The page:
Aging Parents · Anxiety · Cancer · Family · Friendship · Life · Marriage

The unbearable hardness of families

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Why are families so hard? I know it must be if not universally true then at least universally acknowledged that families can be difficult to deal with. I watch tv and I see it as a recurring theme. For some shows it is the entire premise. So why is it that the people who should know us the best, the people who see us at our worst, can sometimes be the hardest for us to talk to?

I used to have a hard time communicating with my family, I will admit. It was hard- the age difference between my siblings and me felt like a full generation rather than just a half of one, and I thought no one understood me.  Of course, I was a teenager then, so I was thoroughly convinced no one understood me anyway. Still, as I grew up and became my own person I was more able to communicate with them. I developed my own relationship with each sibling and things were moving along smoothly.  Recently, it has become extremely important to be able to communicate clearly with everyone as we deal with the issues surrounding my mother’s cancer and ever increasing dementia. At this critical juncture I have been amazed that suddenly communication has become so hard. Everyone was doing so well, and now things are being taken personally. We are all getting so prickly about every little thing. We take statements personally. We are sensitive to every tone (which we all know is just so easy to tell in written form) we think we should infer from emails. Communication is breaking down, and it is more important now than ever. So, when it is so important and while we are so close, why now?

After spending a lot of time on this, and I mean more than half the nights in the past few weeks lying awake and thinking all about it, I think I know what is going on. First of all, as I have written before, we are all scared and hurt. We know that hurt people hurt people, and so we are lashing out.  There’s also one more thing. We humans seem to be pretty mean to the people who are closest to us. There’s a lot of language out there to describe it, like “taking it out on” someone you love. We express our anger, frustration, fear, heartbreak, all of it, in the ways we treat those closest to us, those who are in our innermost circles. But why?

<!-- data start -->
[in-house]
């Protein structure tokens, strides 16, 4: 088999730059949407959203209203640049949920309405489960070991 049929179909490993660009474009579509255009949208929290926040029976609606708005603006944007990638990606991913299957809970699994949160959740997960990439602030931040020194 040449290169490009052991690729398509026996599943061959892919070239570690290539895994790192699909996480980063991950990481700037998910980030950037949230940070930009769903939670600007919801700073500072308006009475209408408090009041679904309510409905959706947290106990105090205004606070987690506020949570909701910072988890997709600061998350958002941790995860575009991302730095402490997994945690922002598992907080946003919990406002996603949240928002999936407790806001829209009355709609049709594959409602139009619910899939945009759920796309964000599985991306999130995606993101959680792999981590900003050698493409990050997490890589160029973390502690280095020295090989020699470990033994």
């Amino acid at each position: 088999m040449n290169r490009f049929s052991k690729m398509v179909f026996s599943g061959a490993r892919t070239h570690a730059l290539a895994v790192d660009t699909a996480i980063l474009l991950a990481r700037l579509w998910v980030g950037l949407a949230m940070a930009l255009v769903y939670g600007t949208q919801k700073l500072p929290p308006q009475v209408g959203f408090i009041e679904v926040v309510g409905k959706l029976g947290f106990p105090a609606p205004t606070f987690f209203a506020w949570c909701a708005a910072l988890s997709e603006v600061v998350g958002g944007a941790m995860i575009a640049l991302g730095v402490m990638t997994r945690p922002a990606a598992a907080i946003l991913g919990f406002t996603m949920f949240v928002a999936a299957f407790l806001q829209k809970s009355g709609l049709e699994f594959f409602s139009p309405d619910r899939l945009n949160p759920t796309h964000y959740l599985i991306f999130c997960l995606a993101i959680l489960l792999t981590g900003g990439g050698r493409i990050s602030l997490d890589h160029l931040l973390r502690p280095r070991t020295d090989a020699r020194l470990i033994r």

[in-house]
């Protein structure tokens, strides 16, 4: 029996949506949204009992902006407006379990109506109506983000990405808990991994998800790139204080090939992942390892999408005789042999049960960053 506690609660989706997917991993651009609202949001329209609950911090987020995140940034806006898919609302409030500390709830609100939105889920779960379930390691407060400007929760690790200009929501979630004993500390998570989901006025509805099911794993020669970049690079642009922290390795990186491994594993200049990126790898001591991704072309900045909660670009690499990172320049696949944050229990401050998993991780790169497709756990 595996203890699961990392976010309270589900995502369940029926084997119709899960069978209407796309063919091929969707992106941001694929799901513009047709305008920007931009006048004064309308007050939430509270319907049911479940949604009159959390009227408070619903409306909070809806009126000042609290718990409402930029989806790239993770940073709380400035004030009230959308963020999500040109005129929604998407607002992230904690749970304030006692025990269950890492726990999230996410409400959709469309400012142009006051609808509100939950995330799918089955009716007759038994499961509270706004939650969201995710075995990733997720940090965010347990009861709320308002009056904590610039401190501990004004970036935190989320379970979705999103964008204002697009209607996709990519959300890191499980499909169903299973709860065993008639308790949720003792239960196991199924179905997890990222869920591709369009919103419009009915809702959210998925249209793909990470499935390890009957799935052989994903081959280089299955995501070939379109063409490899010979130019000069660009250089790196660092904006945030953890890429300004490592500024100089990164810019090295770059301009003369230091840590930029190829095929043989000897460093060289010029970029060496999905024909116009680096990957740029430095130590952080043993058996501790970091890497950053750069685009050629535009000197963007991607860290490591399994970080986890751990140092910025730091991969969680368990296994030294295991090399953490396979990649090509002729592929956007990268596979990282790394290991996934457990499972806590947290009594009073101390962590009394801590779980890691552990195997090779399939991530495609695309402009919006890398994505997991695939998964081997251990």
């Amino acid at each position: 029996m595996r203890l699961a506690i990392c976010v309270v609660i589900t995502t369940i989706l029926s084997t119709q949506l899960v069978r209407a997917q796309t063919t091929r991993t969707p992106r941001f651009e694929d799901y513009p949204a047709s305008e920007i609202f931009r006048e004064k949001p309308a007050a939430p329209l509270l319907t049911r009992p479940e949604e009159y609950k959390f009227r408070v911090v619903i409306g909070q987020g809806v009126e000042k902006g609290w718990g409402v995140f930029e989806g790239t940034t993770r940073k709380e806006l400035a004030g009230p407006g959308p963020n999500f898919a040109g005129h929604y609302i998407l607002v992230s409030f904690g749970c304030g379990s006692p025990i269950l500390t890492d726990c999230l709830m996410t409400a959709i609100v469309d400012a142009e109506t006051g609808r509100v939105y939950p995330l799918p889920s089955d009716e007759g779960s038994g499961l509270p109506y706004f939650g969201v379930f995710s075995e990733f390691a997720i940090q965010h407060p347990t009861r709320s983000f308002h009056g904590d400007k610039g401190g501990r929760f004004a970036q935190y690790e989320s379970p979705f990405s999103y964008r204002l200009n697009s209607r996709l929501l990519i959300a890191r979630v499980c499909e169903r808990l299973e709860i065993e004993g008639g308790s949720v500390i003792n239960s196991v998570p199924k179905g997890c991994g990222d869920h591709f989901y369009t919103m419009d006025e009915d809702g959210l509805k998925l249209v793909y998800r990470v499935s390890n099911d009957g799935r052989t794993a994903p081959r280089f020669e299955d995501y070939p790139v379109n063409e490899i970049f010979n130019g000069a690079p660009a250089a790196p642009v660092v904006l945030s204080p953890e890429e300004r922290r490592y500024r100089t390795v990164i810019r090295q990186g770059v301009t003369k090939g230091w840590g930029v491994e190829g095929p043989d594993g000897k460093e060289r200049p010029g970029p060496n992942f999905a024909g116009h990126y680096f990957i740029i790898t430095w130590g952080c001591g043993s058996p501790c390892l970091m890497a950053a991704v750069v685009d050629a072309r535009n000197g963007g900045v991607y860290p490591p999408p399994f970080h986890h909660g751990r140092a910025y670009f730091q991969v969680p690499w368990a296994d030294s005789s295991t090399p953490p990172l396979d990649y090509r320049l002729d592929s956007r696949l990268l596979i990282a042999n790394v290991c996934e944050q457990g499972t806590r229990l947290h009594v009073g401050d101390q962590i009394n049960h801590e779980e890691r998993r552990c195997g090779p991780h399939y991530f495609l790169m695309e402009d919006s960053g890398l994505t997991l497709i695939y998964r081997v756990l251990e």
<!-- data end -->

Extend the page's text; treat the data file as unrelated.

Because we know they will forgive us. Or at least, we think they will.

The thing is, if you really and truly love a person, I think most things can be forgiven. We all can take a beating for the ones we love form time to time and recognize it as part of the job. We need each other, and part of what we need sometimes is to be free to be a complete jerk and know that the person we were a jerk to will be there the next day. Often, I realize I’m being a jerk even in the moment, but cannot stop myself from doing and saying the things I do, so I try to be quick to apologize. I can be speaking or writing words and think to myself as I’m spelling them out, “You don’t mean this. You’re needing to be angry right now.” Still, fear or anger or whatever wins and I say or write it anyway. Because I need to, you see, or the badness will fester inside me and become unbearable.

We forgive these actions in those we love; most of us do, anyway. And even when we can’t forgive, we usually let it heal over time. Still, though we know we will be forgiven, we should pause and think before we speak. Just because we will be forgiven does not mean we should say or do whatever we want. I know I will do what I can to become a better person, and as soon as I figure out how to be OK without making others have to deal with me, I’ll let you know. For now I will trust in those that love me enough to forgive me.

2 thoughts on “The unbearable hardness of families

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